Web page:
Let’s say you’re at work and you’re thinking about what you’re expected to do, what you’re allowed to do, and what you can do. You might tend to think in terms of a balance of two factors, organizational control versus your autonomy. You’re empowered to decide certain things and not others; you operate on your own in enough situations to get stuff done.
Well, there’s a third factor to consider when thinking about what you can and can’t do, the third apex of the balanced triangle: teamwork.
Teamwork is significant because it makes individuals capable of what several people can do. Everyone has access to team members who adopt others’ problems as a part of their jobs. It could be little things, such as covering the take-out window for a few minutes; or something weightier, such as sharing experience with a complex business solution.
Getting back to the triangle: you can learn useful things about an organization by examining it with respect to its balance point in the control/autonomy/teamwork triangle. This thinking applies equally to large and small groups, with widely varying results possible across a single organization, depending on which kinds of interactions and processes are examined, and when. The resultant triangular analysis is a behavioural model that is instructive to build and a great tool that informs change.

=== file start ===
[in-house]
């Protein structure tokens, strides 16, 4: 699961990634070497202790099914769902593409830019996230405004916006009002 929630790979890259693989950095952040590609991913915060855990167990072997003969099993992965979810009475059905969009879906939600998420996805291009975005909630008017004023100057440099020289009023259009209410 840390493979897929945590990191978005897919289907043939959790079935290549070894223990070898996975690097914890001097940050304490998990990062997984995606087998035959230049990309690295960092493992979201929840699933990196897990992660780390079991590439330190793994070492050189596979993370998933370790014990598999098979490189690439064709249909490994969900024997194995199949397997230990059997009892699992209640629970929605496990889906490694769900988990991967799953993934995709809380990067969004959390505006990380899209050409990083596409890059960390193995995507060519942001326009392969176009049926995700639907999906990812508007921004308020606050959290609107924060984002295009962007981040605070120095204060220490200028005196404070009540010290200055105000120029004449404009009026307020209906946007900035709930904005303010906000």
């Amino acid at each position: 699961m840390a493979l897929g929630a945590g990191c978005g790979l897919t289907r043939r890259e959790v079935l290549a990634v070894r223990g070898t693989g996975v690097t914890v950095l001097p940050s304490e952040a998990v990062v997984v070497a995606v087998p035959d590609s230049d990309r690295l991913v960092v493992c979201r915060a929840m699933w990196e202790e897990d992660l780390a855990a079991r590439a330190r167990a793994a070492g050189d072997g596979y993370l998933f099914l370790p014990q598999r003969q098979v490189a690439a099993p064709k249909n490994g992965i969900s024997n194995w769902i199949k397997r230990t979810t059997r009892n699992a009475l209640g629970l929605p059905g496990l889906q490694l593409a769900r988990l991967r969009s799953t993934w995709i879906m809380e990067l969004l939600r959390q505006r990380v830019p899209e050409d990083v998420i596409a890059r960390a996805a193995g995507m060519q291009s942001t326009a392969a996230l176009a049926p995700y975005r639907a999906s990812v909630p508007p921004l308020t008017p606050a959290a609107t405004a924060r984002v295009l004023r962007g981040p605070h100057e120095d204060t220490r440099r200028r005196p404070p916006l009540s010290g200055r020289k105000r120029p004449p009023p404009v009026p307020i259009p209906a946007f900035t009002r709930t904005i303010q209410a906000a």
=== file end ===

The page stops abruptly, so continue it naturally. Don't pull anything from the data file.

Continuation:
Robert Keidel, an organizational theorist and consultant, developed his triangular design in 1980, wrote a couple articles and a book about it, taught it, and applied it extensively.
References to Keidel’s work: